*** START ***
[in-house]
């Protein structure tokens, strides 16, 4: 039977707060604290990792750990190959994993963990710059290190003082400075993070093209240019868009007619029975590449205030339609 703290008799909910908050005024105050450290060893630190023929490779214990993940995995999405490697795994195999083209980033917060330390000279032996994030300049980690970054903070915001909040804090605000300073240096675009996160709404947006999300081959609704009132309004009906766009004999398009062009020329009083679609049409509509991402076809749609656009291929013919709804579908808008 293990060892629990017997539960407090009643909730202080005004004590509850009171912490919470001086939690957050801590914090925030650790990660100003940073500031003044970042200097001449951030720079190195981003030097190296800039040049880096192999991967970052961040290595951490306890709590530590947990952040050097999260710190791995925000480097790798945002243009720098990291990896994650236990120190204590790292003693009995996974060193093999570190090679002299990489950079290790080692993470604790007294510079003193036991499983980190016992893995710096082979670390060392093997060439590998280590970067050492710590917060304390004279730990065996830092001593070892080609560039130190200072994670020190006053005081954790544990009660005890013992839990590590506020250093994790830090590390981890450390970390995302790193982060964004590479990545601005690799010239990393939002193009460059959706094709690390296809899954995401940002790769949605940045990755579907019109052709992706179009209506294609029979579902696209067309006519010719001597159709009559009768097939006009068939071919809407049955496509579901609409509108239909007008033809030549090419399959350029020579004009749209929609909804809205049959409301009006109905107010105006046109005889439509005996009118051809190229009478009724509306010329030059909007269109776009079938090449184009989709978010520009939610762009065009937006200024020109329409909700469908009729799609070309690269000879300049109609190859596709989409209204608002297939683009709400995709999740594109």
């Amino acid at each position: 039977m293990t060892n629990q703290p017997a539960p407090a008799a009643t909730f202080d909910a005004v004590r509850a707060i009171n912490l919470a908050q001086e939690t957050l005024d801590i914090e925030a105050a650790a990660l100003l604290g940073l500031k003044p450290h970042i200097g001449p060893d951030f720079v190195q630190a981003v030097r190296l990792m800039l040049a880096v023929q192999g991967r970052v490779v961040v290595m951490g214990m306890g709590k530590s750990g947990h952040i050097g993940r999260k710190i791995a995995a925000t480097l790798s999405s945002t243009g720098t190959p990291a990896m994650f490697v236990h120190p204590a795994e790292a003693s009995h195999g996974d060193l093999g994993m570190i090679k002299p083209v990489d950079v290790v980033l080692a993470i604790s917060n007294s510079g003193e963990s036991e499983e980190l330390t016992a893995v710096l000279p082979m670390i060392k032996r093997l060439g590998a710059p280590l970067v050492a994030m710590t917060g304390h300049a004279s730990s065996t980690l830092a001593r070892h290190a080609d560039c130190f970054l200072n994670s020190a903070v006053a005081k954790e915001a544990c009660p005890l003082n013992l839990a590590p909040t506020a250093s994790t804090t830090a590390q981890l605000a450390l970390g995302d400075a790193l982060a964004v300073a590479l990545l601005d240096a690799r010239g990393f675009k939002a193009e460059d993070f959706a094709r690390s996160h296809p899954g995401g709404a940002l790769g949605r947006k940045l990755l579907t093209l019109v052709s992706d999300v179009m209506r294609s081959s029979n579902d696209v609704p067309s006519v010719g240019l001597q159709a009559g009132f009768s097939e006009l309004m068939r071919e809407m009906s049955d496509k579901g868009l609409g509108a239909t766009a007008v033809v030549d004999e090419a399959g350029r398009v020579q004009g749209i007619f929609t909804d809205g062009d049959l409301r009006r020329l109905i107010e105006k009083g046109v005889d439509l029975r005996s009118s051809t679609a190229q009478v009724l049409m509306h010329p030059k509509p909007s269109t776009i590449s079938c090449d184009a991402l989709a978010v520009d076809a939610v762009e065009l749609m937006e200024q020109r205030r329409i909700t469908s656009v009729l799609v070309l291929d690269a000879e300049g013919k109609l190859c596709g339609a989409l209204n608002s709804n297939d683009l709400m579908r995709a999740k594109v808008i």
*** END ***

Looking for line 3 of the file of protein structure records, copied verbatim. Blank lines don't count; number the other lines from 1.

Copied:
């Amino acid at each position: 039977m293990t060892n629990q703290p017997a539960p407090a008799a009643t909730f202080d909910a005004v004590r509850a707060i009171n912490l919470a908050q001086e939690t957050l005024d801590i914090e925030a105050a650790a990660l100003l604290g940073l500031k003044p450290h970042i200097g001449p060893d951030f720079v190195q630190a981003v030097r190296l990792m800039l040049a880096v023929q192999g991967r970052v490779v961040v290595m951490g214990m306890g709590k530590s750990g947990h952040i050097g993940r999260k710190i791995a995995a925000t480097l790798s999405s945002t243009g720098t190959p990291a990896m994650f490697v236990h120190p204590a795994e790292a003693s009995h195999g996974d060193l093999g994993m570190i090679k002299p083209v990489d950079v290790v980033l080692a993470i604790s917060n007294s510079g003193e963990s036991e499983e980190l330390t016992a893995v710096l000279p082979m670390i060392k032996r093997l060439g590998a710059p280590l970067v050492a994030m710590t917060g304390h300049a004279s730990s065996t980690l830092a001593r070892h290190a080609d560039c130190f970054l200072n994670s020190a903070v006053a005081k954790e915001a544990c009660p005890l003082n013992l839990a590590p909040t506020a250093s994790t804090t830090a590390q981890l605000a450390l970390g995302d400075a790193l982060a964004v300073a590479l990545l601005d240096a690799r010239g990393f675009k939002a193009e460059d993070f959706a094709r690390s996160h296809p899954g995401g709404a940002l790769g949605r947006k940045l990755l579907t093209l019109v052709s992706d999300v179009m209506r294609s081959s029979n579902d696209v609704p067309s006519v010719g240019l001597q159709a009559g009132f009768s097939e006009l309004m068939r071919e809407m009906s049955d496509k579901g868009l609409g509108a239909t766009a007008v033809v030549d004999e090419a399959g350029r398009v020579q004009g749209i007619f929609t909804d809205g062009d049959l409301r009006r020329l109905i107010e105006k009083g046109v005889d439509l029975r005996s009118s051809t679609a190229q009478v009724l049409m509306h010329p030059k509509p909007s269109t776009i590449s079938c090449d184009a991402l989709a978010v520009d076809a939610v762009e065009l749609m937006e200024q020109r205030r329409i909700t469908s656009v009729l799609v070309l291929d690269a000879e300049g013919k109609l190859c596709g339609a989409l209204n608002s709804n297939d683009l709400m579908r995709a999740k594109v808008i």